Saturday, October 18, 2014

Designing Spines

In designing bookbindings, the spine is one of the defining characteristics because it is often integral to the structure and what is most visible of the book when shelved. Below a series of images relating to the design of spines in chronological order starting with Paul Adam's 1898 Die praktischen Arbeiten des Buchbinders (Practical Bookbinding, 1903, as it was titled in the English edition). The captions for the images are often pedantically charming.

"Simple spines"
Paul Adam (1898),  Die praktischen Arbeiten des Buchbinders

Only use German (fraktur) faces for titles if the book is printed using fraktur,
and Roman faces if the book is printed in Roman.
In other words, don't mix typefaces.
Paul Adam (1898), Die praktischen Arbeiten des Buchbinders

The "better" 1/4 linen binding. The caption goes on to say that the proportions are to be seen as fixed
stadards with linen from spine and corners each covering 1/3 the width of the board...
The top part of the image shows the appropriate rounding for spine/foredge.
Paul Kersten (1909), Die Buchbinderei und das Zeichnen des Buchbinders
für Fortbildings und  Handwerker-schulen
.

The spines of "better" 1/4 linen bindings
Paul Kersten (1909), Die Buchbinderei und das Zeichnen des Buchbinders
für Fortbildings und  Handwerker-schulen
.

The spines of "better" 1/4 leather "extra" bindings with laced-on boards.
Paul Kersten (1909), Die Buchbinderei und das Zeichnen des Buchbinders für Fortbildings und  Handwerker-schulen.

Colors: This diagram shows how colors should be selected for binding designs,
with the lower diagrams  depicting (from top to bottom) the spine, sides, label, and top edge decoration.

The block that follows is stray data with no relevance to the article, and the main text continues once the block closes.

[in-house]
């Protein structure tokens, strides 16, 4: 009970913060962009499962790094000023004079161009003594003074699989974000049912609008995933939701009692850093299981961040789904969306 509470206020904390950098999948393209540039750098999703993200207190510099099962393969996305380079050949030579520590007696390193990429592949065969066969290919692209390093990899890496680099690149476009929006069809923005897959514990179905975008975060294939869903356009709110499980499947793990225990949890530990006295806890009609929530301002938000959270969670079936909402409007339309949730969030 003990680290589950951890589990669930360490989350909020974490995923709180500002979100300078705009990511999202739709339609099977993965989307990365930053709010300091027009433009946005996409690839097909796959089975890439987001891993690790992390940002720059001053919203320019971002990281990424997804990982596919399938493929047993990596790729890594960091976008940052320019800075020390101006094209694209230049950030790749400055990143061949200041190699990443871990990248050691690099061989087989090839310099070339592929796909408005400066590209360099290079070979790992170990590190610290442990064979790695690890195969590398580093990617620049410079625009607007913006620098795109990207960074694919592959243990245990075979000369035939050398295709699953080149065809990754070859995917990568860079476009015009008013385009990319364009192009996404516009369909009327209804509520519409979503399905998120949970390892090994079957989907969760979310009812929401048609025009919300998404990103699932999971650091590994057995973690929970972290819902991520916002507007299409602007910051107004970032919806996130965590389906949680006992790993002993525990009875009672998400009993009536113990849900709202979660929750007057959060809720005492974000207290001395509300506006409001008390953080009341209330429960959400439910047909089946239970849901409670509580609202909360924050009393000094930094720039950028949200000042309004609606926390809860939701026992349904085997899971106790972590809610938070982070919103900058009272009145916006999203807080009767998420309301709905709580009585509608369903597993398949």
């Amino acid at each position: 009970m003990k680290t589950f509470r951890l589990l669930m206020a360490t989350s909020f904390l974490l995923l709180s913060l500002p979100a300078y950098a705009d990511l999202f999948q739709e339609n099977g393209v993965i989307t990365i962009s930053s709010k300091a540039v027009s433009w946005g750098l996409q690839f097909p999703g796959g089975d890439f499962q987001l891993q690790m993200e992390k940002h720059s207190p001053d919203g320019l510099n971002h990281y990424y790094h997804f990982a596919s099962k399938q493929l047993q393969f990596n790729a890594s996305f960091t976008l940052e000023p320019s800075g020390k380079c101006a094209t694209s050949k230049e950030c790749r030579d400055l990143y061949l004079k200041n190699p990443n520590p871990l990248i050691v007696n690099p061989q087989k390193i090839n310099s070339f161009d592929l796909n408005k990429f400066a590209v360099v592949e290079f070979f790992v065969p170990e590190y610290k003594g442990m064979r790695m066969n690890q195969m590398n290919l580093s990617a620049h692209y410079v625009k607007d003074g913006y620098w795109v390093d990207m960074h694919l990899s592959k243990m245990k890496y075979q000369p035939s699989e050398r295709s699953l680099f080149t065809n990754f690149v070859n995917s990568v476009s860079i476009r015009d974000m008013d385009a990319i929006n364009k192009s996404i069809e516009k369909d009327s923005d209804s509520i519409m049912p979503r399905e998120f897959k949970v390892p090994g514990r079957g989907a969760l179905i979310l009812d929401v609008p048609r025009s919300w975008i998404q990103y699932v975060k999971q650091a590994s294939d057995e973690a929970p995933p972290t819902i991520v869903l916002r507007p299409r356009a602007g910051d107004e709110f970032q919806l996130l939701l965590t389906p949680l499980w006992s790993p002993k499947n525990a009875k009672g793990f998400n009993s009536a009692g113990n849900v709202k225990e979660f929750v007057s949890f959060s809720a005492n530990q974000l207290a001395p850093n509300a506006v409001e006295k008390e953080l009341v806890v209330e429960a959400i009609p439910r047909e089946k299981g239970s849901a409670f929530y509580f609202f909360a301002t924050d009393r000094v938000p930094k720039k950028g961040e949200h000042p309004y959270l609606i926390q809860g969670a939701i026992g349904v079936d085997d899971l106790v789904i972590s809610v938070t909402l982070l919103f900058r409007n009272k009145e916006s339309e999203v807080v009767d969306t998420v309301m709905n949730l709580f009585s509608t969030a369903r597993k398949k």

Thorwald Henningsen (1935), Vorlagen für Buchbinder

The design of the bindings would then be depicted as above.
Thorwald Henningsen (1935), Vorlagen für Buchbinder

During my apprenticeship we had kept "spines" like these made of binders board in the appropriate thickness with swatches of the covering materials for spine and sides glued on including stamping the title with the selected face, size, and color foil at the appropriate height, measured from the bottom. As most of day-to-day work was "library binding," all done by hand, this would ensure that the title runs would be uniform. If a title changed size, measure title placement from bottom would ensure that it was still on the same level when on the shelf.What makes This book interesting is that the text is tri-lingual, German, French, and Italian as the book was designed for trades schools in Switzerland.

"Hand tooling" of the spine. The diagrams work the binder from a sketch to design,
show how the spine should be devided, title placement and spacing as well as suggestions for design.
Fritz Wiese (1937), Werkzeichnen Für Buchbinder

Originally published in German in 1983, this book continues the tradition of depicting spines and
book designs in this way. Like the German original, the captions are charmingly pedantic. Zeier wrote this
book for amateurs, one of the few in German at the time to do so, but his roots as a teacher in trade and design schools
are front and center.
Franz Zeier (1990), Books, Boxes, and Portfolios.

Franz Zeier (1990), Books, Boxes, and Portfolios.

Smitten by this book when I first bought it in German back in 1984, I have given a copy of the English edition to just about every one of my students and interns as I feel it is the best introduction to the German case binding in the English language, one that will allow those without full binderies to learn to construct a variety of bindings and other structures.

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